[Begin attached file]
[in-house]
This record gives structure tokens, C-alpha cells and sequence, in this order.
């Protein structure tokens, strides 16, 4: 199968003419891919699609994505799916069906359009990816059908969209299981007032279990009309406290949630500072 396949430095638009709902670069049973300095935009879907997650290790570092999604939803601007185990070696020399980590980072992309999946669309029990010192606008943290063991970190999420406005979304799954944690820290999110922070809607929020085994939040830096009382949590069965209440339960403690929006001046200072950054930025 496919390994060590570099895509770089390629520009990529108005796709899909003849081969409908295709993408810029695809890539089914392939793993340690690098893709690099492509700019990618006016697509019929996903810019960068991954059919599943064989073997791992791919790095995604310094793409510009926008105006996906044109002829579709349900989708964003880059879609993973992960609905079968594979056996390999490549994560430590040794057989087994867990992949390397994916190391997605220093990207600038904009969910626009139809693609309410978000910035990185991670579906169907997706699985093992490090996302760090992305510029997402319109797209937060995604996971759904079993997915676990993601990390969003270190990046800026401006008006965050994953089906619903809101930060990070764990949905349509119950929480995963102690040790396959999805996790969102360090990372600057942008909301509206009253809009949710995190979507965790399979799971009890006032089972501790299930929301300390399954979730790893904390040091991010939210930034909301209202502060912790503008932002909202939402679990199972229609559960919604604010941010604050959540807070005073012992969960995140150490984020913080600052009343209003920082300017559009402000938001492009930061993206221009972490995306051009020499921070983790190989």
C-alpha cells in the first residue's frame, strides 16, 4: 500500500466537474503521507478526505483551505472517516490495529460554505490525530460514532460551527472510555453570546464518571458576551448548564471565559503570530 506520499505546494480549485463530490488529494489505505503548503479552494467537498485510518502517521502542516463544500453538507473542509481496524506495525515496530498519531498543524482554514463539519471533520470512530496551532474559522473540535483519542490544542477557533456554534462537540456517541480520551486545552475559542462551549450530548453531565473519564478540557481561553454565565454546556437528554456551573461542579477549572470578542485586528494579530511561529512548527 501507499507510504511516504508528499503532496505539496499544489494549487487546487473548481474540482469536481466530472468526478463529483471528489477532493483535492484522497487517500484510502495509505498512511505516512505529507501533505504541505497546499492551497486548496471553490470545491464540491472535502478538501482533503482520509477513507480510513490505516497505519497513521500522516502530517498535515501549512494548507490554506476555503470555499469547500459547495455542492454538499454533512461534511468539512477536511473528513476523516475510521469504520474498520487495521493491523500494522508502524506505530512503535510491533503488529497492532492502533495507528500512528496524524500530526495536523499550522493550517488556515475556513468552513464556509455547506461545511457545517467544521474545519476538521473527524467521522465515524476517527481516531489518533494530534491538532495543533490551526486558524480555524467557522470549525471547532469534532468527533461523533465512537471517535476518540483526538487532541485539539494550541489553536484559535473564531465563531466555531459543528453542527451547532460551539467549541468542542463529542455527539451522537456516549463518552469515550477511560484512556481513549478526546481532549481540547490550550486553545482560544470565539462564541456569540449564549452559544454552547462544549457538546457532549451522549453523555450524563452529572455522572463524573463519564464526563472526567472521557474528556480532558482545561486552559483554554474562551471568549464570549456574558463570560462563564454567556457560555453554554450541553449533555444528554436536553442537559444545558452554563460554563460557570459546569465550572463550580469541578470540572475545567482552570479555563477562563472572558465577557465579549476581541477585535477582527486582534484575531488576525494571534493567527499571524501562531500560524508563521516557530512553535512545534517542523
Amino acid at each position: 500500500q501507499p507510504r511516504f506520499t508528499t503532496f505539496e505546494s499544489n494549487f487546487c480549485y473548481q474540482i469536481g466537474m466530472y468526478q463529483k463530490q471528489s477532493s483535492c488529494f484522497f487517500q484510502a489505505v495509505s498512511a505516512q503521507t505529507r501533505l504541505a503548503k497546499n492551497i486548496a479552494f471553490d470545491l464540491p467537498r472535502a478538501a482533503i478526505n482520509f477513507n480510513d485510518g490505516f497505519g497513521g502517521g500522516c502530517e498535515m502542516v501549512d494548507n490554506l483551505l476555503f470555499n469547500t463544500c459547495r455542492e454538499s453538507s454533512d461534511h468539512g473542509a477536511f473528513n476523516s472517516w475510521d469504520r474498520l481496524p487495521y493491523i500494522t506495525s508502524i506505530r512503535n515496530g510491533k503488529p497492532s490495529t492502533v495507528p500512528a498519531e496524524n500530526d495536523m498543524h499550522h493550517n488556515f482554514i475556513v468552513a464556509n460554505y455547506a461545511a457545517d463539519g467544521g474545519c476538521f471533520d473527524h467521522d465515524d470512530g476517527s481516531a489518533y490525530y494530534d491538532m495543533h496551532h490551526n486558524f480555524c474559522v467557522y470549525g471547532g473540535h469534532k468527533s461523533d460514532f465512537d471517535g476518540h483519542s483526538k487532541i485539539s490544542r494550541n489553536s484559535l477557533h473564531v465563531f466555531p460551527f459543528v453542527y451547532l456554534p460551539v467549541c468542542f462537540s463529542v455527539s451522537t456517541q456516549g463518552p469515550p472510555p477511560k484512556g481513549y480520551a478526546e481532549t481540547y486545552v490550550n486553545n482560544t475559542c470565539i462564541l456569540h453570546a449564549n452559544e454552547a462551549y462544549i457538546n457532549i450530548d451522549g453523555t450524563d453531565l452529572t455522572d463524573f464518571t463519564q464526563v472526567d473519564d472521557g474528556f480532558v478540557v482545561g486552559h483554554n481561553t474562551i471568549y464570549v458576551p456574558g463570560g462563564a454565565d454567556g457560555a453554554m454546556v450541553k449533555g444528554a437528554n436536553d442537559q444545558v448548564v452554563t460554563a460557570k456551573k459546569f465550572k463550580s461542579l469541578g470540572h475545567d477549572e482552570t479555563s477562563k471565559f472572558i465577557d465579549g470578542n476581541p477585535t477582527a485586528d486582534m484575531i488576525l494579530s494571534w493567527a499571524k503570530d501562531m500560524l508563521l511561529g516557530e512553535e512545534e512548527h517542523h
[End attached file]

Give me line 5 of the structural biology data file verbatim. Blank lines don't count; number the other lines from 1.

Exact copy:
Amino acid at each position: 500500500q501507499p507510504r511516504f506520499t508528499t503532496f505539496e505546494s499544489n494549487f487546487c480549485y473548481q474540482i469536481g466537474m466530472y468526478q463529483k463530490q471528489s477532493s483535492c488529494f484522497f487517500q484510502a489505505v495509505s498512511a505516512q503521507t505529507r501533505l504541505a503548503k497546499n492551497i486548496a479552494f471553490d470545491l464540491p467537498r472535502a478538501a482533503i478526505n482520509f477513507n480510513d485510518g490505516f497505519g497513521g502517521g500522516c502530517e498535515m502542516v501549512d494548507n490554506l483551505l476555503f470555499n469547500t463544500c459547495r455542492e454538499s453538507s454533512d461534511h468539512g473542509a477536511f473528513n476523516s472517516w475510521d469504520r474498520l481496524p487495521y493491523i500494522t506495525s508502524i506505530r512503535n515496530g510491533k503488529p497492532s490495529t492502533v495507528p500512528a498519531e496524524n500530526d495536523m498543524h499550522h493550517n488556515f482554514i475556513v468552513a464556509n460554505y455547506a461545511a457545517d463539519g467544521g474545519c476538521f471533520d473527524h467521522d465515524d470512530g476517527s481516531a489518533y490525530y494530534d491538532m495543533h496551532h490551526n486558524f480555524c474559522v467557522y470549525g471547532g473540535h469534532k468527533s461523533d460514532f465512537d471517535g476518540h483519542s483526538k487532541i485539539s490544542r494550541n489553536s484559535l477557533h473564531v465563531f466555531p460551527f459543528v453542527y451547532l456554534p460551539v467549541c468542542f462537540s463529542v455527539s451522537t456517541q456516549g463518552p469515550p472510555p477511560k484512556g481513549y480520551a478526546e481532549t481540547y486545552v490550550n486553545n482560544t475559542c470565539i462564541l456569540h453570546a449564549n452559544e454552547a462551549y462544549i457538546n457532549i450530548d451522549g453523555t450524563d453531565l452529572t455522572d463524573f464518571t463519564q464526563v472526567d473519564d472521557g474528556f480532558v478540557v482545561g486552559h483554554n481561553t474562551i471568549y464570549v458576551p456574558g463570560g462563564a454565565d454567556g457560555a453554554m454546556v450541553k449533555g444528554a437528554n436536553d442537559q444545558v448548564v452554563t460554563a460557570k456551573k459546569f465550572k463550580s461542579l469541578g470540572h475545567d477549572e482552570t479555563s477562563k471565559f472572558i465577557d465579549g470578542n476581541p477585535t477582527a485586528d486582534m484575531i488576525l494579530s494571534w493567527a499571524k503570530d501562531m500560524l508563521l511561529g516557530e512553535e512545534e512548527h517542523h